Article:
Second, the leadership should show a transparent, predictable, and optimal path for all people. Leadership is the most important determinant of governance. As shown in the United States, the Trump administration made the decision to withdraw the USA from the Paris Agreement, and this became effective just a few days before his retirement. The new Biden administration cancelled this withdrawal and reentered the Paris Agreement with strong leadership. Now, not only the people of the USA, but all people of the world have a serious bottleneck in proceeding with the Paris Agreement, as there is more air pollution than ever due to the withdrawal of the United States. This kind of paradigm shift between consecutive presidents happened in Korea as well. When President Lee declared the national vision of green growth during the 2008 G20 Seoul summit, all Korean people thought that Korea may enter an era with a new norm of environmental protection. However, the next president, Park, gave passive and even pessimistic direction for green growth, and the current president, Moon, also did not show clear willingness and exhibited much confusion in his environmental policies. His administration supported renewable energy, but at the same time, it supported the construction of inland coal-fired power plants, as well as the export of such air-polluting power plants. If leadership shows these kinds of pendular policy conflicts, there will be no reliable and effective policies in the long term.
Third, a cultural revolution toward a sustainable economy is crucial. A powerful partnership between the public and private sectors should be the basic platform for the paradigm shift toward a zero-carbon society. In Korea, not all people dump out their garbage, which is due not only to the cost of plastic bags for this garbage, but also to environmental concern. If the manager of Samsung Electronics decides to receive a penalty instead of carbon abatement, then nobody in the company will have deep concern for environmental protection. Therefore, strong support for changes in habits should be based on the voluntary participation of all stakeholders of the public and private sectors. Educational training and some incentives in the initial stages will boost this new cultural revolution.

4. Concluding Remarks

In this special issue, most papers evaluated the performance of E&E and urbanization policies with various and multiple inputs and outputs. Even though this paper showed the feasibility of these policies for the new norm of sustainable development and inclusive growth, there are still missing links in the enhancement of their performance due to the lack of governance. Thus, this special issue makes suggestions for three ways to promote good governance for inclusive growth. Unfortunately, none of these paths towards a zero-carbon economy can be easily quantified for the measurement, reporting, and verification of the performance. Nonetheless, these three propositions for governance will open a new frontier for future research.


This work was supported by the National Research Foundation of Korea (Grant No. NRF-2019R1A2C1005326).

Institutional Review Board Statement

Not applicable.

Informed Consent Statement

Not applicable.

Data Availability Statement

Not applicable.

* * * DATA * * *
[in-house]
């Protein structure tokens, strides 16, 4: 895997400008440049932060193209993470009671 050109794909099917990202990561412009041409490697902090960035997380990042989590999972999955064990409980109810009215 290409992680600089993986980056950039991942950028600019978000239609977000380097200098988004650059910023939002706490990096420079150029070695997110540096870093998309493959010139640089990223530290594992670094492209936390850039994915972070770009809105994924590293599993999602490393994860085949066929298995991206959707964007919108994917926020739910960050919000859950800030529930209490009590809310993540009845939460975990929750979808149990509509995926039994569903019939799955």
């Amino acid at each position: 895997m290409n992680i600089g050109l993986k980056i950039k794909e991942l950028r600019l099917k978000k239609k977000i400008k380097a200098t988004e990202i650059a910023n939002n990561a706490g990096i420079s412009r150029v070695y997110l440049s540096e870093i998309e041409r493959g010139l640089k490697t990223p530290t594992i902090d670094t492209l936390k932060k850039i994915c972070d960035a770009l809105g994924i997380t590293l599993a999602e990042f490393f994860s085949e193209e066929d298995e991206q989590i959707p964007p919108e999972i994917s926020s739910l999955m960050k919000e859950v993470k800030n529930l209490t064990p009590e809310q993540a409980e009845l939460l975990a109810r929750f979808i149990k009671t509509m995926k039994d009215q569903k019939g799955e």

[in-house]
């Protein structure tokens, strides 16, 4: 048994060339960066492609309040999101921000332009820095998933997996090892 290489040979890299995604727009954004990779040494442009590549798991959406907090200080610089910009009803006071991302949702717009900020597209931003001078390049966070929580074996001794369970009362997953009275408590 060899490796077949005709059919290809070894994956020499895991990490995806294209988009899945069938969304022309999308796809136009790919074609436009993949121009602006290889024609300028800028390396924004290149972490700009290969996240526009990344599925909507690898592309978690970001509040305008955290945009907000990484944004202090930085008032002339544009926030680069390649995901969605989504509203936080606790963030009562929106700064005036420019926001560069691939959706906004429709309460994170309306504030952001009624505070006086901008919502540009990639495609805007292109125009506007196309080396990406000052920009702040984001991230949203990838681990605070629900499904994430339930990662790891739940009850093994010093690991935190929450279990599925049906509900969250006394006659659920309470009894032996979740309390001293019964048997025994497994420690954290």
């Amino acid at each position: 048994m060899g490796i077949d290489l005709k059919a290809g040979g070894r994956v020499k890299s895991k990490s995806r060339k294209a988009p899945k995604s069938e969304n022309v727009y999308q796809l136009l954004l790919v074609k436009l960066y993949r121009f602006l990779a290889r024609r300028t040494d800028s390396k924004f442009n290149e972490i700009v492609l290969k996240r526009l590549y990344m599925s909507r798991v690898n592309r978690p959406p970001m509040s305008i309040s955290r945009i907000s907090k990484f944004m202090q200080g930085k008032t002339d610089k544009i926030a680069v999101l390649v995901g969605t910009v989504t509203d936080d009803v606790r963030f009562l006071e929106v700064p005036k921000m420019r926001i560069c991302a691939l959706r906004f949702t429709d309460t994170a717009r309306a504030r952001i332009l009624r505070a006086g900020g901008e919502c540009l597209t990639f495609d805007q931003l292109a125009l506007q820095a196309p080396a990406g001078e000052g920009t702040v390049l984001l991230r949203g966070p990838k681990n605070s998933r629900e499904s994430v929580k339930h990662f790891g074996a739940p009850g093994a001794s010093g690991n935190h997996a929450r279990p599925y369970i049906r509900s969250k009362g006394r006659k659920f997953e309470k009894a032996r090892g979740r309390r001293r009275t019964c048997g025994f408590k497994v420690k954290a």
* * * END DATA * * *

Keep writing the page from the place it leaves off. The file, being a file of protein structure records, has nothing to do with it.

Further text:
I appreciate all of the participants in the “Sustainable Asia Conference at Incheon (, accessed on 8 July 2021)”. Due to COVID-19, we could have the conference, yet all of these members shared very much for this special issue with their precious contributions.

Conflicts of Interest

The author declare no conflict of interest.


  1. Choi, Y. Digital Business and Sustainable Development: Asian Perspectives; Rotledge Press: London, UK, 2017. [Google Scholar]
  2. Lv, T.; Wang, L.; Zhang, X.; Xie, H.; Lu, H.; Li, H.; Liu, W.; Zhang, Y. Coupling coordinated development and exploring its influencing factors in Nanchang, China: From the perspectives of land urbanization and population urbanization. Land 2019, 8, 178. [Google Scholar] [CrossRef][Green Version]
  3. Tan, X.; Liu, Y.; Cui, J.; Su, B. Assessment of carbon leakage by channels: An approach combining CGE model and decomposition analysis. Energy Econ. 2018, 74, 535–545. [Google Scholar] [CrossRef]
  4. Choi, Y.; Wang, H.; Yang, F.; Lee, H. Sustainable governance of the Korean freight transportation industry from an environmental perspective. Sustainability 2021, 13, 6429. [Google Scholar] [CrossRef]
  5. Kung, C.C.; Zhang, N.; Choi, Y.; Xiong, K.; Yu, J. Effectiveness of crop residuals in ethanol and pyrolysis-based electricity production: A stochastic analysis under uncertain climate impacts. Energy Policy 2019, 125, 267–276. [Google Scholar] [CrossRef]
  6. Choi, Y.; Ashurova, Z.; Lee, H. Sustainable governance on the intention of medical tourism in Uzbekistan. Sustainability 2021, 13, 6915. [Google Scholar] [CrossRef]
  7. Zheng, H.; Zhang, Z.; Wei, W.; Song, M.; Dietzenbacher, E.; Guan, D. Regional determinants of China’s consumption-based emissions in the economic transition. Environ. Res. Lett. 2020, 15. [Google Scholar] [CrossRef]
Publisher’s Note: MDPI stays neutral with regard to jurisdictional claims in published maps and institutional affiliations.

Share and Cite

MDPI and ACS Style

Choi, Y. Energy Efficiency and Urban Climate Adaption. Sustainability 2021, 13, 7627.

AMA Style

Choi Y. Energy Efficiency and Urban Climate Adaption. Sustainability. 2021; 13(14):7627.

Chicago/Turabian Style

Choi, Yongrok. 2021. "Energy Efficiency and Urban Climate Adaption" Sustainability 13, no. 14: 7627.

Note that from the first issue of 2016, this journal uses article numbers instead of page numbers. See further details here.

Article Metrics

Back to TopTop